Photo courtesy of Bryan Jones.
In any kubb tournament, backyard friendly, or league match, you will meet new and interesting people that appreciate the game for various reasons. In my years of playing kubb, meeting so many people from different places, with different lifestyles, you start seeing patterns. This article is not meant to stereotype players or individuals into specific buckets, but more to celebrate the diversity in why we play the game, and what we find so great about the sport. Consider this an “psychographic and aesthetic profiles” that explores why players enjoy kubb, and what players enjoy about the sport.
The psychographic profile digs into why a player enjoys the game. The aesthetic profile digs into what the player likes about the game.
It is entirely possible that you will not fit into any of these profiles… that just means you are more awesome than I can articulate. Honestly, very few players will fall into one and only one category; there is a lot of overlap between these categories, and as I tried to visualize, they don’t exist on the same axis. You may find you are a Kubb-King-Athlete, for example. Others may find they are a Baton-Viking-Athlete.
The purpose of this thought experiment is not to label individuals; it is to try and understand the motivation behind why a player enjoys kubb (psychographic) and what they enjoy about it (aesthetics). This can be a good resource for clubs, tournament organizers, or suppliers to better help them target their marketing to the right people in the right way. The role of a tournament organizer, a club, or a maker of kubb sets is to create products and environments kubb players love. We can explore what players love about the game with a profile dialogue.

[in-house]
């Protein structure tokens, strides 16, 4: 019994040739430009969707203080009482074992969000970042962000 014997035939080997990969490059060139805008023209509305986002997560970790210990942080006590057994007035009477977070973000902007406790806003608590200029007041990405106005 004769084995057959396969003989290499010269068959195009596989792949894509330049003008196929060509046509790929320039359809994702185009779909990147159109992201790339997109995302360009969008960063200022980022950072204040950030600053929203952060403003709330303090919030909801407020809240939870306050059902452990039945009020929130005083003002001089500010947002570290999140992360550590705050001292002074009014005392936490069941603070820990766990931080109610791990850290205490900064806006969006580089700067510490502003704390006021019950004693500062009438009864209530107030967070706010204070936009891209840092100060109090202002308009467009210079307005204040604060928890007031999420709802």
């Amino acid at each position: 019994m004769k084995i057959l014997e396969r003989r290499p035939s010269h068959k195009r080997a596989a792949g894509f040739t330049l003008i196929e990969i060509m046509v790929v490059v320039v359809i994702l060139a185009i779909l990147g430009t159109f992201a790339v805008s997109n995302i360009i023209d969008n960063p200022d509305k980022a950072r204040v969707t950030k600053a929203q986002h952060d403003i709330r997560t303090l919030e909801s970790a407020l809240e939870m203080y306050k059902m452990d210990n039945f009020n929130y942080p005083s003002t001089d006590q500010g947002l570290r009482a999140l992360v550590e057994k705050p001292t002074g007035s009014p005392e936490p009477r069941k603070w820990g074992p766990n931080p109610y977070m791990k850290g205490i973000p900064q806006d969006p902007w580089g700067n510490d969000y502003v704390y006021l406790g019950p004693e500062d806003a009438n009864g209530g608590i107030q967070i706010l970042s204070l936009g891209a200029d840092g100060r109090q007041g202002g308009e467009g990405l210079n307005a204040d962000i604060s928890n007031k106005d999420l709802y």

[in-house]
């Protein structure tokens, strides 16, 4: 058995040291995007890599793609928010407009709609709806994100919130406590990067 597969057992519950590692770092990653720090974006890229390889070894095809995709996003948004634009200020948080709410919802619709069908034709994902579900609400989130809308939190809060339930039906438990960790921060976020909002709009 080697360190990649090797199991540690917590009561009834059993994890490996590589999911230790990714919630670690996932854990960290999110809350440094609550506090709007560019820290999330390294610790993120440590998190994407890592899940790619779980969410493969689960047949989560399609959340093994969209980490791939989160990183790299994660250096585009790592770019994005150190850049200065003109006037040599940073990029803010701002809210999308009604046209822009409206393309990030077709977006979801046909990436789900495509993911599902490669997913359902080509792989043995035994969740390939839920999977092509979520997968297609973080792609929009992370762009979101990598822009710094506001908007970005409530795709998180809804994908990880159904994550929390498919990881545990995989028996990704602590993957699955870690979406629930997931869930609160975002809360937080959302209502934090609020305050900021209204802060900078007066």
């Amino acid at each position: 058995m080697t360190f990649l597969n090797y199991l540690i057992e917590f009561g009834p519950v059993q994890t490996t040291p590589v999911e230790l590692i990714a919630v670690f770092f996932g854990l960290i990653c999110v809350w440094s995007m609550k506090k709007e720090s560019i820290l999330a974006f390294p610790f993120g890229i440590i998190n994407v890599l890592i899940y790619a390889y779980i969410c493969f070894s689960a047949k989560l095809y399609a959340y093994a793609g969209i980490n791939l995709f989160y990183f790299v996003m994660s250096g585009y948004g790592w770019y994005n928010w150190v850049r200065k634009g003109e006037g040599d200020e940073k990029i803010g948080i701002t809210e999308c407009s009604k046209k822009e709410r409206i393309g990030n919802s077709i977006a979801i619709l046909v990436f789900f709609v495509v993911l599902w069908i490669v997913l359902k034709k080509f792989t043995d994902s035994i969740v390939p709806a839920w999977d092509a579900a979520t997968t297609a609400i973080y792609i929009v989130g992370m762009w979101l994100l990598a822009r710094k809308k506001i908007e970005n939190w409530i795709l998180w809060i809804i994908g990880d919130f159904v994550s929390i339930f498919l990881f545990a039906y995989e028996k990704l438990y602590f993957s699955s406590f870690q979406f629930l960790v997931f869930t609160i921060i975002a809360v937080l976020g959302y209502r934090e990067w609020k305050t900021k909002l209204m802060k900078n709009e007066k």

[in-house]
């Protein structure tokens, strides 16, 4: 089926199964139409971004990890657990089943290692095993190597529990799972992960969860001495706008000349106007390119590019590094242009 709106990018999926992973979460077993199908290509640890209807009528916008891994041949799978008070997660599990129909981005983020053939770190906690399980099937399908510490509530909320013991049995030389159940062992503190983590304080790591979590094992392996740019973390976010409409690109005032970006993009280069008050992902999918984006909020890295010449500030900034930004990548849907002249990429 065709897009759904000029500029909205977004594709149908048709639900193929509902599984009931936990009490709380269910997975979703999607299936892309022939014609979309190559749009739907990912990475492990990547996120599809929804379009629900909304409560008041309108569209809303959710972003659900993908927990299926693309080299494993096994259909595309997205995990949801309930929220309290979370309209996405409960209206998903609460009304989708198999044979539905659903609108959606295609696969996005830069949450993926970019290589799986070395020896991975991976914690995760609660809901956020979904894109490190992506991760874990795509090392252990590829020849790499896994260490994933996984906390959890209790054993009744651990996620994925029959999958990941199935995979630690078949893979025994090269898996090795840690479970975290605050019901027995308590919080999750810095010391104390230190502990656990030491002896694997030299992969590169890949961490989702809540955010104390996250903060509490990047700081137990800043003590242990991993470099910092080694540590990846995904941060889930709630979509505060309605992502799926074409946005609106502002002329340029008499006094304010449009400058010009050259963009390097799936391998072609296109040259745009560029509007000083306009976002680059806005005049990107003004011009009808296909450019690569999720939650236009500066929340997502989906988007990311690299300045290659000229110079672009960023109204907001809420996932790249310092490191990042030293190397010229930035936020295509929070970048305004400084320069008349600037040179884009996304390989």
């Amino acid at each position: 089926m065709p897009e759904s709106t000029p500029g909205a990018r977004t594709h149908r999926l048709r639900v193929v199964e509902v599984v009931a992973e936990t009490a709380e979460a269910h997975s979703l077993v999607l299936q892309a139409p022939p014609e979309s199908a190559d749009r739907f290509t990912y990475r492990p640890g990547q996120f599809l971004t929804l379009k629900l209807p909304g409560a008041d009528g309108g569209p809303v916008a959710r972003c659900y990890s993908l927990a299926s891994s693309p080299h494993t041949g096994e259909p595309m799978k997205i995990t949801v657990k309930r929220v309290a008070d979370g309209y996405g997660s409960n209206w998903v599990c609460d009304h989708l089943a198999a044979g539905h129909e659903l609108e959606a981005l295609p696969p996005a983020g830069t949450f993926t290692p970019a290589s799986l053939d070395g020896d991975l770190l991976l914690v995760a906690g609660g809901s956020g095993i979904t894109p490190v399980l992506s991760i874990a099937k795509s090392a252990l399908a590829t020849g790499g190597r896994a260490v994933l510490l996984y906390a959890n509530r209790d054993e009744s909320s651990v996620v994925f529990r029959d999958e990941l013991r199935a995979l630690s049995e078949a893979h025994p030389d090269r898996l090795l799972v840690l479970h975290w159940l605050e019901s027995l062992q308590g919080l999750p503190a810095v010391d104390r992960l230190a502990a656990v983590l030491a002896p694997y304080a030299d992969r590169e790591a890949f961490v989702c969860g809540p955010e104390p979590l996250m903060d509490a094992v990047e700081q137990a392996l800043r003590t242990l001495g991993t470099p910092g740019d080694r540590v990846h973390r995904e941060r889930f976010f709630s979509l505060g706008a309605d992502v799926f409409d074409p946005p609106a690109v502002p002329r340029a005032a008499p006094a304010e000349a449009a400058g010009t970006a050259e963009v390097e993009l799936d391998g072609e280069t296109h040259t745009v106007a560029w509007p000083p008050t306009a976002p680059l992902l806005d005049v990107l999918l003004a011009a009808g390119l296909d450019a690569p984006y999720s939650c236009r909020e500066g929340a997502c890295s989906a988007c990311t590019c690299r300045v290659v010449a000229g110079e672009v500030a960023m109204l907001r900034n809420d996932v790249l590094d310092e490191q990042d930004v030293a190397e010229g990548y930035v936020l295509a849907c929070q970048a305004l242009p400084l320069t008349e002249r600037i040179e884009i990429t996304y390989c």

Now let’s dive into upsetting the community (not on purpose of course)…
A King is characterized by wanting to play large and experience the rush. Heavy and exciting blasts, amazing combos, and “10 in play” motivates a King player.
Kings play for fun, are social, and interact the spectators and opponents during the game.
Kings will applaud an opponent when they do something amazing. “Amazing! Six with One!”
Kings defend a group of kubbs by putting the most space between the kubbs.
Kings enjoy hitting multiple 8 meter shots in a row, and try for baseline doubles using a powerful shot. A King may place a punishment kubb at 8 meters to make a challenging shot for their opponent.
Batons want to be technically precise in play. They focus on the rotation of their throws, they find the combo with finesse, and wish to close games quickly and efficiently.
Batons play to demonstrate their uniqueness, skill, and ability. They may adopt unique throwing stances, play styles, and game tendencies to find a unique advantage on the pitch. Batons may rescue kubbs, and may drill long-side goofy cut.
Batons will applaud technically precise misses, but may groan at a sloppy or unlucky hit. “Perfect rotation, friend. Just missed it.”